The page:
Grassroots Special: Why not to let kids just kick the ball

Tom Byer wants you to discourage your kids from just kicking the ball. Why? Read more...
Grassroots football is probably the most misunderstood part of the game. Sponsors, federations, and even professional clubs often view the grassroots football as more of an obligation rather than an opportunity. But in reality there are no shortcuts in developing a strong footballing nation, and it all must start at the grassroots level.

Once considered the “Golden Age” of youth football development, nine and 10 year olds are no longer considered young enough to begin training, having been replaced by four-and-five year olds. A major barrier to this is that most people don’t believe that children this young are capable of learning to manipulate the ball. They are wrong! Ball manipulation can start from the very young age of two or three.

One big mistake in training children, which I’ve seen made by many, is when they’re encouraged to constantly kick the ball. If you go out to the park on any given weekend anywhere in the world, you will see parents endlessly kicking around an adult-sized ball with their kids with their small children. Besides tiring the would-be player from the exerted energy (not to mention having to chase the ball all over the park), this exercise conditions them to kick the ball indiscriminately as soon as they come into contact with it.

“It’s my ball, you can’t have it!” | training children to shield the ball

What these children should be taught is how to pull the ball back with the sole of either foot. Then they can learn how to change direction and stop and start with the ball; this instills the mentality of “it’s my ball, you can’t have it!” Players must learn to protect the ball from a young age.

Parents can play a huge role in ensuring that their kids start to learn the proper ball manipulation skills. Very good players seem to adapt an intrinsic approach to practicing, especially on their own. Learning to manipulate the ball from a young age of three or four years old turns the powerful ignition switch to the ON position.

In fact, if you study the history of some of the best players in the world, you will learn that that many of them practiced for hours everyday with absolutely no coach. In this way football is similar to skateboarding, another intrinsically technical activity that requires no coach. And just like in skateboarding, aspiring football players often make fools of themselves in front of their friends and still manage to look cool while they do it. Whether a young athlete wants to be like Lionel Messi or Tony Hawk, the only way to learn is by experiencing failure - both early and often!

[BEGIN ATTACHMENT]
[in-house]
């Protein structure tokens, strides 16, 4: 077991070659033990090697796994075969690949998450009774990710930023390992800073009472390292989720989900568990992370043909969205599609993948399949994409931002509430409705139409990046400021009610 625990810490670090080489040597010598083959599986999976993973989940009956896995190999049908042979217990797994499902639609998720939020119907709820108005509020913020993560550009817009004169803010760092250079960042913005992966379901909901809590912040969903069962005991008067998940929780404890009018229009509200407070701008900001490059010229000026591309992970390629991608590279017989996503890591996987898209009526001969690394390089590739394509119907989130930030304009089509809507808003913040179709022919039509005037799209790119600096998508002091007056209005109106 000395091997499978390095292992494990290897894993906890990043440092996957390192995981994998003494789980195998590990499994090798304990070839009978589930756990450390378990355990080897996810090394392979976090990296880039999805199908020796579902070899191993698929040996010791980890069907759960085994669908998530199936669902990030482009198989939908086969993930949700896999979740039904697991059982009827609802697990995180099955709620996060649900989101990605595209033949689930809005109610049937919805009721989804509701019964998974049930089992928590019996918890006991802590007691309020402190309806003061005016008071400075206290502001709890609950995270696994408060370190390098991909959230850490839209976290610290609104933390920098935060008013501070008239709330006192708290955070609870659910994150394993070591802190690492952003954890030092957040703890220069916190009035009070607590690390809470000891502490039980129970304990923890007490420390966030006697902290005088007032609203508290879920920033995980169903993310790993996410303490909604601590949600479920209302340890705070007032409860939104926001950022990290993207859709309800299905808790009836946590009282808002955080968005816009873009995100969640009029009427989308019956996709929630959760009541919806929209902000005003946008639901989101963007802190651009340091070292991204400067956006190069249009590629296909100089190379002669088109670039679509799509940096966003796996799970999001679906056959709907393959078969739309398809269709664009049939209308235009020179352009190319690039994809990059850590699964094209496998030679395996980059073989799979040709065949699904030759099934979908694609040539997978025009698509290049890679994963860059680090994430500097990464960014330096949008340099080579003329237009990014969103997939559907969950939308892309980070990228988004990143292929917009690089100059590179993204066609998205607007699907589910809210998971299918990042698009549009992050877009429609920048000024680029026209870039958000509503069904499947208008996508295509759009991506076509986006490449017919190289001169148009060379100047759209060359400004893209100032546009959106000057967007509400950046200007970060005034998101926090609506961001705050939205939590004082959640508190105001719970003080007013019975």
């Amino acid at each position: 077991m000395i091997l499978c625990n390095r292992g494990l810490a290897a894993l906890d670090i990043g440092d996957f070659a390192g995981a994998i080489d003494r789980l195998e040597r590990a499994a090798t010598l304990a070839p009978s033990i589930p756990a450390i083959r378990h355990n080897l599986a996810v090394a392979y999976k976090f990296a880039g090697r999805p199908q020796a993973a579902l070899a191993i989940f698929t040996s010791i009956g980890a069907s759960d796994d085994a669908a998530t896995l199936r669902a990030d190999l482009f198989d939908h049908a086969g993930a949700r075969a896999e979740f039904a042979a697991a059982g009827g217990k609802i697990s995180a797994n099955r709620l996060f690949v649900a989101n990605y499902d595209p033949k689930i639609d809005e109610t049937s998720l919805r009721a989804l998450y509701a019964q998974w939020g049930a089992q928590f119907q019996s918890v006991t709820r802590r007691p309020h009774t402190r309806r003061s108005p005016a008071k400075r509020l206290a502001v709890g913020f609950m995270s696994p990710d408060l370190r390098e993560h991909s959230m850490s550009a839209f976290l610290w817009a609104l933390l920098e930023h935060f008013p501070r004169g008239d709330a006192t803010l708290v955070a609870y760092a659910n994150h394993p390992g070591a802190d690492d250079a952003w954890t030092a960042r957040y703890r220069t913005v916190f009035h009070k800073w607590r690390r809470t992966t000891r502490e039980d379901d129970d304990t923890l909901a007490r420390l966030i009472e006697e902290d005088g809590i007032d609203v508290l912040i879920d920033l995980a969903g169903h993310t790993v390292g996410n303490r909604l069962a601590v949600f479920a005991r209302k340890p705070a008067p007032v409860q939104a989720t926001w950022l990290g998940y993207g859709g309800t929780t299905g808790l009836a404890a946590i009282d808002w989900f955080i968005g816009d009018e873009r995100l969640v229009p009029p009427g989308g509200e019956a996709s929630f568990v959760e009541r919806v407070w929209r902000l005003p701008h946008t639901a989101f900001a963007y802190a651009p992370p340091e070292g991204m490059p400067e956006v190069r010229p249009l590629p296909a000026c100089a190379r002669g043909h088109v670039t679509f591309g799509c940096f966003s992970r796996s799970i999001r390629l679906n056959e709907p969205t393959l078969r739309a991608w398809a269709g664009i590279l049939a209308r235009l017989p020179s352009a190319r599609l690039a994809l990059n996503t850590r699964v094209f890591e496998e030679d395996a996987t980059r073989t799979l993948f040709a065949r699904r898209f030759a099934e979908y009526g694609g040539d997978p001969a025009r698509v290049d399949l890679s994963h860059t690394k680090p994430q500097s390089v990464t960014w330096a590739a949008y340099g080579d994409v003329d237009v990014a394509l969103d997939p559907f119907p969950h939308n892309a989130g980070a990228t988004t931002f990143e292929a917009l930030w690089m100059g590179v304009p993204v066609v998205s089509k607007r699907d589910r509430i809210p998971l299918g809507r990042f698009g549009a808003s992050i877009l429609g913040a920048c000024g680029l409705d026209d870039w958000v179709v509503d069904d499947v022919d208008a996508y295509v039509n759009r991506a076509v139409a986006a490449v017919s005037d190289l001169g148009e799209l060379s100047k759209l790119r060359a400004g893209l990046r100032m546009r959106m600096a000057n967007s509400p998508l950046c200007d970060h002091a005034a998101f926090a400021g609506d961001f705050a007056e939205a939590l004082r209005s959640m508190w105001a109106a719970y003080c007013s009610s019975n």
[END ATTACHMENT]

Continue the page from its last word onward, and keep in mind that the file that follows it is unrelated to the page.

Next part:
Young football players need lots of repetition: first under no pressure so they can learn the technique and then under low or full pressure situations. After all, which kid wants to get into a game where he or she is constantly kicking the ball, while the biggest and fastest kids snatch the lion’s share of possession? That early ability to manipulate the ball from a very young age is key to developing competent football players who will enjoy playing with confidence.

Here in Japan we have hundreds of schools which focus specifically on developing young children’s technical abilities. But there is much more that parents can do to help their kids develop as well. It can all start with a small ball inside the living room of your own home. You don’t need a full size pitch, other players, or an experienced coach. You just need a small ball and the knowledge of what to encourage them to do. Just pulling the ball back with the soles of their tiny feet is more than enough for kids to get excited to experiment with the ball. Discourage them from kicking the ball. I speak from first hand experience not as a coach but as a father, with two young boys of my own! At four and seven years old, they’ve already developed the technical ability to do things that older kids cannot. It’s not rocket science, it’s just old fashioned common sense!

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